President Trump and Florida Governor Rick Scott Overestimate Psychology’s Predictive Powers

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In the aftermath of the mass murder at a Florida high school, gun safety advocates reminded us that countries and states with the most guns (which are also the places with the most “good guys with guns”) have the most homicidal and suicidal gun deaths. The United States, for example, has more than 300 million guns and a firearm death rate that is, per person, 46 times that of the largely gun-free UK. Unless we’re to assume that Americans are simply more malevolent, surely this has something to do with gun availability. If so, perhaps, to put this as gently as possible, some new gun safety legislation might be appropriate?


President Trump offered an alternative idea—opening more mental hospitals that could house would-be mass murders: “When you have some person like this, you can bring them into a mental institution.”


Florida Governor Rick Scott concurred about the implied feasibility of identifying high-risk people: “I want to make it virtually impossible for anyone who has mental issues to use a gun. I want to make it virtually impossible for anyone who is a danger to themselves or others to use a gun.”


Although we psychologists might appreciate these extremely high estimations of our discipline’s powers of discernment, the reality is that these aggressors, though harboring anger, have mostly not had distinct psychiatric disorders and their acts are extremely difficult to predict. As one review of 73 studies of nearly 25,000 people concluded, psychology’s “risk assessment tools” have “low to moderate” predictive power. Thus, their “use as sole determinants of detention, sentencing, and release is not supported by the current evidence.”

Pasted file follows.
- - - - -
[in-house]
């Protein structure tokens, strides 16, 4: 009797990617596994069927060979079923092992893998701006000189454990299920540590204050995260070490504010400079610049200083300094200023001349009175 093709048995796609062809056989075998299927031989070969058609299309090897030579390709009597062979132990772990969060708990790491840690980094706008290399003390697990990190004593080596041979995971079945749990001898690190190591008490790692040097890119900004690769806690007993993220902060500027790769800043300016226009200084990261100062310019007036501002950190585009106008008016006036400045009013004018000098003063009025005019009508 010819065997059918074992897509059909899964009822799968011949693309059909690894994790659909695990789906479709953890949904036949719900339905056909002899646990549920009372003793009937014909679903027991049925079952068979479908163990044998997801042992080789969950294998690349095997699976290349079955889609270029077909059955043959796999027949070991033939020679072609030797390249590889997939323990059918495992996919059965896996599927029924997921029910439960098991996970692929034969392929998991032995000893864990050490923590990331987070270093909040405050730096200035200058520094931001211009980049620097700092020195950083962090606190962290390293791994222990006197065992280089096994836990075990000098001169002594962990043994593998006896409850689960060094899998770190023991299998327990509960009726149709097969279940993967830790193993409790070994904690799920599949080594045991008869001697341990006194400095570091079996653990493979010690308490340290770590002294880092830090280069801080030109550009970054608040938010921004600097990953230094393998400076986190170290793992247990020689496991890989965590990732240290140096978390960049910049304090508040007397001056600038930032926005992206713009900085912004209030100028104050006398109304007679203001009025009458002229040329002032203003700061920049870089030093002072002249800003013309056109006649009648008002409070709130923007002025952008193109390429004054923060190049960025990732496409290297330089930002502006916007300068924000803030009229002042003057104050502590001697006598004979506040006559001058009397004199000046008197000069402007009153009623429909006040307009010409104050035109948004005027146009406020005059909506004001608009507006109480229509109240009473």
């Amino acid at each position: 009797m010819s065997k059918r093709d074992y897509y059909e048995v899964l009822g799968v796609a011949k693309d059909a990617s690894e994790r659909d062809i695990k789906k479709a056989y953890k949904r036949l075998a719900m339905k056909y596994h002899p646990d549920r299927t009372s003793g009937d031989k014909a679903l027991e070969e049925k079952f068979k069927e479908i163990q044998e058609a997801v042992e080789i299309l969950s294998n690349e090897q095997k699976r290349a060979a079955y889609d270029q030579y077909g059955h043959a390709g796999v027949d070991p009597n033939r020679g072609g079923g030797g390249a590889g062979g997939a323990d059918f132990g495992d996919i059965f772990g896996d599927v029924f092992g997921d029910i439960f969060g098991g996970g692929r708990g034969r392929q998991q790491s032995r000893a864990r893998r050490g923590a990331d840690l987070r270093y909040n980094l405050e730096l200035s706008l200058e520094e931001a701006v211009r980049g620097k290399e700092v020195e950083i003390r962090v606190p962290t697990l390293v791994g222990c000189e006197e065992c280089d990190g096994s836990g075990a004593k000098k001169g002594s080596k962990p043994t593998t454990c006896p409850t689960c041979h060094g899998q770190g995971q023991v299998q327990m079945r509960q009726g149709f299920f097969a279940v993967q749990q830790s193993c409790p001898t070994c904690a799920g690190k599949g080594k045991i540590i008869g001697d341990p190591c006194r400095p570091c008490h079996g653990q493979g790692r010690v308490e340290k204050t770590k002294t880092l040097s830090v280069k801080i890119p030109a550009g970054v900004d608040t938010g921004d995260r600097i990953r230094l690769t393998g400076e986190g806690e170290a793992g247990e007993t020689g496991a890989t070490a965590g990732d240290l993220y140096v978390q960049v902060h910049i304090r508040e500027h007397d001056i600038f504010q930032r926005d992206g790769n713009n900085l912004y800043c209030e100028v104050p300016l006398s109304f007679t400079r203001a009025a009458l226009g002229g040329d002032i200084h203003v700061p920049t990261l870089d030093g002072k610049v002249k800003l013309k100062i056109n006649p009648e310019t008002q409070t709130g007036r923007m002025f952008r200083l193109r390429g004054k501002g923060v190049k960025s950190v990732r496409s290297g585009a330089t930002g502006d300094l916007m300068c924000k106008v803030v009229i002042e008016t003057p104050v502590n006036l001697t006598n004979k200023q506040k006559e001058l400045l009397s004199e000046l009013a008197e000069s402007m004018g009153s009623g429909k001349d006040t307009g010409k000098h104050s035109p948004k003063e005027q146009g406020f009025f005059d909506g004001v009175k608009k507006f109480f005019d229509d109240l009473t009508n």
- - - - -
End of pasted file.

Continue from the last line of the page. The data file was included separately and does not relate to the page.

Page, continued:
The Florida mass murderer, Nikolas Cruz, is a case in point. Although, in hindsight, it seems obvious that Cruz was a ticking time bomb, a mental health center had deemed him not a threat. True, he was angry and seemingly isolated and depressed, but so are a million or more other teen males—for whom the late psychologist David Lykken in his The Antisocial Personalities offers a tongue-in-cheek solution: “We could avoid two-thirds of all crime simply by putting all able-bodied young men in cryogenic sleep from the age of 12 through 28.”


The impossibility of identifying, in advance, high-risk people with mental illness is compounded by the unfairness of a gun ban targeted at “mentally ill” people but not others. Who is mentally ill? A person with a phobia for heights? Someone with obsessive-compulsive disorder? An eating disorder? Obviously, society will need to look beyond psychology for gun violence remedies.

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About the Author
David Myers has spent his entire teaching career at Hope College, Michigan, where he has been voted “outstanding professor” and has been selected by students to deliver the commencement address. His award-winning research and writings have appeared in over three dozen scientific periodicals and numerous publications for the general public. He also has authored five general audience books, including The Pursuit of Happiness and Intuition: Its Powers and Perils. David Myers has chaired his city's Human Relations Commission, helped found a thriving assistance center for families in poverty, and spoken to hundreds of college and community groups. Drawing on his experience, he also has written articles and a book (A Quiet World) about hearing loss, and he is advocating a transformation in American assistive listening technology (see